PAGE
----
# Numbers to Letters algorithm

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Hey all, I am trying to solve this algorithm and my brain is having a bit of trouble. Basically, I am trying to go from a number to a set of letters. 0-25 would be A-Z 26-51 would be AA-AZ 52-77 would be BA-BZ ... 676-701 would be ZA-ZZ 702-727 would be AAA-AAZ 728-753 would be ABA-ABZ etc, etc My initial thought was to basically figure out what power of 26 the values were under, but then the offset issue came up (basically, for AA-ZZ, we aren't starting over at 0, we are starting at 26) ... and now my brain hurts and I have a bunch of spaghetti code Any thoughts? Thanks, Corey

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std::string identifier(std::size_t count){	std::string letters = "abcdefghijklmnopqrstuvwxyz";	std::string result;	while (true)	{		result = letters.substr(count % 26, 1) + result;		count /= 26;		if (!count)		{			break;		}		--count;	}	return result;}

I just so happened to need the same thing myself a week ago.

Σnigma

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Gorgeous. Thank you sir!

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template< typename elem_type >int LetterValue( std::basic_string<elem_type> &str, unsigned long value ){    str.clear();        for( int length = 0; value; length++ )    {        str.append( 'A' + ( value % 26 ) );        value /= 26;    }        return length();}

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You may want to look into arithmetic coding if you want to extend this method to infinite precision numbers (and thus strings) in a practical manner. This is essentially a special-case of arithmetic coding except with fixed equal-weight codes. Frankly I find it fascinating that this can be made work (elegantly) with only fixed-precision arithmetic, although it actually took computer science decades to solve the problem and it's still a patent minefield..

Oh, and to let this number itself determine the length of the string then you need to extend the alphabet to 27 symbols by including a special terminator (e.g. use division and modulo by 27 and let the resulting zero end the string).

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In Layman's terms, it looks to me like a conversion from base-10 to base-26. Which is exactly what all the posted code is doing [smile] Just thought I'd point that out.

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Not quite. In base 26, A would be zero and AA would also be zero. In the required system, A is zero but AA is 26. I think you just need to subtract 1 from the leftmost digit or something.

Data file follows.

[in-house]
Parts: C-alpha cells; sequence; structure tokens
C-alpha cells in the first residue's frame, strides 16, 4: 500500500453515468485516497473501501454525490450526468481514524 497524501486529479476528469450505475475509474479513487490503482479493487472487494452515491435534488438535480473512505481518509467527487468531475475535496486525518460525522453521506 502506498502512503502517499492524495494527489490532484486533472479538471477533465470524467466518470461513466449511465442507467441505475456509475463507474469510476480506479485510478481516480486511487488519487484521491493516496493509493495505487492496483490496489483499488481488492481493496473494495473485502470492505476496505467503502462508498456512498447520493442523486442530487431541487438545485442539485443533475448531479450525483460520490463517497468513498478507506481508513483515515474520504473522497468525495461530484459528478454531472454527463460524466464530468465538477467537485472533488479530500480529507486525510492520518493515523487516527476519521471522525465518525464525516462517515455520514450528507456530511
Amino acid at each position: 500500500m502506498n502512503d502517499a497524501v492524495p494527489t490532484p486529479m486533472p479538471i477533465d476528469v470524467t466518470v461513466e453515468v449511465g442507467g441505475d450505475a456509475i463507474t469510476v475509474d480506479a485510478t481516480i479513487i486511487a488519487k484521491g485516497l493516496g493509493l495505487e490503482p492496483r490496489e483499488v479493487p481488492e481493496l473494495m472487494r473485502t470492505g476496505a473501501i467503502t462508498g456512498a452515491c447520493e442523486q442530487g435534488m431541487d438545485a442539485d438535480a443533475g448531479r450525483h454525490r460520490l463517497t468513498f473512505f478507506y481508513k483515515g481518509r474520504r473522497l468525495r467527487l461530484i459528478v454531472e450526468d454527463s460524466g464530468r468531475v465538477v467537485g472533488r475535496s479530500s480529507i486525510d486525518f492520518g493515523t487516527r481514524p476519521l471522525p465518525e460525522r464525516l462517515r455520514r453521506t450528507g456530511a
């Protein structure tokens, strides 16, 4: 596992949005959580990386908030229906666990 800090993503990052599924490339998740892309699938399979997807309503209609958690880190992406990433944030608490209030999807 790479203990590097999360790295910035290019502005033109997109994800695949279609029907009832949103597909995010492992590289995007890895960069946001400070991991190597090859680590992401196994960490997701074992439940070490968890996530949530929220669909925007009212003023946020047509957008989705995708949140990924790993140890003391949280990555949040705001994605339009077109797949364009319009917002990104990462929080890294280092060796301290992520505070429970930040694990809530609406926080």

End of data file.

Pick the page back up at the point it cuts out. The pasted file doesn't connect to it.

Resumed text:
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Thought I'd have a go at a couple of n-gram functions:

Iterative solution:
std::string ngram(unsigned int index){    const char * symbols = "ABCDEFGHIJKLMNOPQRSTUVWXYZ";    const unsigned int size = 26;    std::string result;                     do    {        result.insert(0, &symbols[index % size], 1);    }    while ((index /= size)-- > 0);    return result;}

Recursive solution:
std::string & ngram(unsigned int index, std::string & result){    const char * symbols = "ABCDEFGHIJKLMNOPQRSTUVWXYZ";    const unsigned int size = 26;    if (index > size)        ngram(index / size - 1, result);    return result += symbols[index % size];}

I'm rather liking the elegance of the latter one [smile]

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This is a somewhat interesting problem in that a "sub-optimal" solution may actually be best.

Main problem with this type of algorithms comes from the need to append characters at front, requiring either insertions, re-allocations or checking for overruns.

The length of resulting string turns out to be floor(log((count+1)(n-1)+1)/log(n)).

Calculating this would allow in-place construction of string, but even at best, evaluating the length would be expensive, if not suffer from inaccuracies.

This is an important observation because of latest std::string implementation (at least under MVC++), which reserves a small buffer (16 bytes, I believe, much more than even long long could produce) before performing any dynamic allocations.

While std::string is often considered clumsy or inefficient, it turns out that in this case, it's surprisingly efficient, and should be almost identical to passing char[16], possibly not even performing any extra allocations.

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Quote:
 Original post by Daggerbot *** Source Snippet Removed ***

1) Strings already know their length, so what are you hoping to gain by counting it manually and returning it?

2) I think you're going to need, at minimum, to static_cast the 'A' to instantiate the template for types other than char.

3) Like Kylotan said.

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